“No ideas too stupid or ‘off the wall’ to consider”
A November 2012 briefing by the Home Office’s Centre for Applied Science and Technology (CAST), ‘The Development of New Less Lethal Technologies’, reveals that the 2011 UK riots provided a major impetus to Government research into “new-generation riot control technology” – police weapons. A CAST brainstorming event on the subject attracted participants including police from London and Northern Ireland, the Police Federation, the Serious Organised Crime Agency (SOCA) and the Ministry of Defence’s Defence Science and Technology Laboratory. CAST’s briefing for the event states that there are “No ideas too stupid or ‘off the wall’ to consider”.
Discriminating Irritant Projectile
Currently in development as a potential replacement for plastic bullets, the police hope that the DIP will be able to deliver a non-lethal, “discrete, localized cloud or burst of sensory irritant in the immediate proximity of an individual aggressor”. It is suggested that the DIPs will be accurate at a range of up to 65 metres, using guns currently used to fire plastic bullets to fire “projectiles containing chemical irritants”, “loaded with CS gas, pepper spray or another irritant”.
Similar to devices used by troops in Afghanistan, and already trialled by police here in the UK, a shoulder-mounted laser emits a blinding wall of light, temporarily impairing the vision of anyone who looks towards the source. Costing £25,000, the SMU 100 resembles a rifle and can dazzle and incapacitate targets up to 500m away with a wall of light up to three metres squared. “The intense beam causes a short-lived effect similar to staring at the sun”, which forces the victim to turn away – the gun is also fitted with an infrared scope which can be used to spot looters in poor visibility. CAST believe the use of lasers “has merit” and that it will be piloted by at least one police force. However, they have yet to be satisfied that the technology (initially developed for military use) does not cause long-term health damage before it can be approved by the Home Secretary.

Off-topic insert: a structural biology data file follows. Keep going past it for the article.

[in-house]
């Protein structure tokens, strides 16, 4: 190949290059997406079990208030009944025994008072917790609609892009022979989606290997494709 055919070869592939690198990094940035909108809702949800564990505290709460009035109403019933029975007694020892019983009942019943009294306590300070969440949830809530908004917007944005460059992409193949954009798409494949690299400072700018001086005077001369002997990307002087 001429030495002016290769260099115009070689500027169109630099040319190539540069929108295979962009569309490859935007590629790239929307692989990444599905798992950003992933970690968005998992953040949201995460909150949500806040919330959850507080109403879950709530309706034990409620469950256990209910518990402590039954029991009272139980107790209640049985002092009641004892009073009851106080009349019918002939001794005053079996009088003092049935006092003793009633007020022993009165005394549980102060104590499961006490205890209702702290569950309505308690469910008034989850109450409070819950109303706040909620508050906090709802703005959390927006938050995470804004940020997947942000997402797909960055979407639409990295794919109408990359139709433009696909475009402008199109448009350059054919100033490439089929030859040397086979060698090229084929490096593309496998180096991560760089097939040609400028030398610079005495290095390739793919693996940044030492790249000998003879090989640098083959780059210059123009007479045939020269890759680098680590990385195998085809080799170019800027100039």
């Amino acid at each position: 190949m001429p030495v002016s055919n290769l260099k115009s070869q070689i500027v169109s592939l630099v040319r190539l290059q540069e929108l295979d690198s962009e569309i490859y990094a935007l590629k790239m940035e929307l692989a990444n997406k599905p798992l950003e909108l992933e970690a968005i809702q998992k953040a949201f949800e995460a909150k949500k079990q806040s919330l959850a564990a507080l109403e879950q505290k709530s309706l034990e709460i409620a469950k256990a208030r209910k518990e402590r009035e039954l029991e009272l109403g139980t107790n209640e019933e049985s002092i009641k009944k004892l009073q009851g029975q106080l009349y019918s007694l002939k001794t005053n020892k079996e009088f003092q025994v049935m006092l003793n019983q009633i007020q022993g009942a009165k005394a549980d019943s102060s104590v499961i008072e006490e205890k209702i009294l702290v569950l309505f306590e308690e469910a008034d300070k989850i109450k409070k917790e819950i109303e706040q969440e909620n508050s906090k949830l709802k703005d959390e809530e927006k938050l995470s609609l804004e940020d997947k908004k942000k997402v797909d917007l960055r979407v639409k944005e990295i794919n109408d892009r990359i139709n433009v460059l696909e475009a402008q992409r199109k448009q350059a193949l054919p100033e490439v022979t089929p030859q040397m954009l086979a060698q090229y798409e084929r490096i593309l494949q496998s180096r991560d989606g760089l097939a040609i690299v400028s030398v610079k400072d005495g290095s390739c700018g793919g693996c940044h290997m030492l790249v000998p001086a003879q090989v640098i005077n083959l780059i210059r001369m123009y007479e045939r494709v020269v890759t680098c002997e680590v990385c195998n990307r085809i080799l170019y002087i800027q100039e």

A dazzler is a directed-energy weapon intended to temporarily blind or disorient its target with intense directed radiation. Targets can include sensors or human vision.
Dazzlers emit infrared or invisible light against various electronic sensors, and visible light against humans, when they are intended to cause no long-term damage to eyes. The emitters are usually lasers, making what is termed a laser dazzler. Most of the contemporary systems are man-portable, and operate in either the red or green areas of the electromagnetic spectrum.”
A CAST project involving the firing of foul-smelling liquids from paintball-style guns, with the intention of forcing the victim to find a change of clothes, and thus separate them from their associates.
Other Police Weapons
‘Less lethal’ technology that’s also known to have been studied by the Home Office since the 2011 riots includes heat rays, sound weapons, ‘counter laser dazzle’ tech, and a ‘wireless electronic interceptor’ that can be fired a greater distance than Tasers.